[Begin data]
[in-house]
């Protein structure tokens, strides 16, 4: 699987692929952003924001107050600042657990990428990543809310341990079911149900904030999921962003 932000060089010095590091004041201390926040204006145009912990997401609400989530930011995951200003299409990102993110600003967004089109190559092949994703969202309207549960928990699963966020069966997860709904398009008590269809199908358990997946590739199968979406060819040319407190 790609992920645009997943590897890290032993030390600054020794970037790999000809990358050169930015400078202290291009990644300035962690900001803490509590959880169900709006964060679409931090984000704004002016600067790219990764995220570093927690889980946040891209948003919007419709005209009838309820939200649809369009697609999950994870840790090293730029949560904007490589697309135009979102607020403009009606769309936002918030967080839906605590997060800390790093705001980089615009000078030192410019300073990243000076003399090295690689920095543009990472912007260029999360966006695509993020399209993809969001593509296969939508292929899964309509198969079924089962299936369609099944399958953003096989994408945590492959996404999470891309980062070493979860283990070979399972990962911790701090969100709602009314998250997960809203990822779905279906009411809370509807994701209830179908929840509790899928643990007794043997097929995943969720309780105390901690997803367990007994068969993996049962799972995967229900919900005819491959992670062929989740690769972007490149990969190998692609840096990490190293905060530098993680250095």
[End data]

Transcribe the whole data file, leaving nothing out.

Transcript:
[in-house]
């Protein structure tokens, strides 16, 4: 699987692929952003924001107050600042657990990428990543809310341990079911149900904030999921962003 932000060089010095590091004041201390926040204006145009912990997401609400989530930011995951200003299409990102993110600003967004089109190559092949994703969202309207549960928990699963966020069966997860709904398009008590269809199908358990997946590739199968979406060819040319407190 790609992920645009997943590897890290032993030390600054020794970037790999000809990358050169930015400078202290291009990644300035962690900001803490509590959880169900709006964060679409931090984000704004002016600067790219990764995220570093927690889980946040891209948003919007419709005209009838309820939200649809369009697609999950994870840790090293730029949560904007490589697309135009979102607020403009009606769309936002918030967080839906605590997060800390790093705001980089615009000078030192410019300073990243000076003399090295690689920095543009990472912007260029999360966006695509993020399209993809969001593509296969939508292929899964309509198969079924089962299936369609099944399958953003096989994408945590492959996404999470891309980062070493979860283990070979399972990962911790701090969100709602009314998250997960809203990822779905279906009411809370509807994701209830179908929840509790899928643990007794043997097929995943969720309780105390901690997803367990007994068969993996049962799972995967229900919900005819491959992670062929989740690769972007490149990969190998692609840096990490190293905060530098993680250095």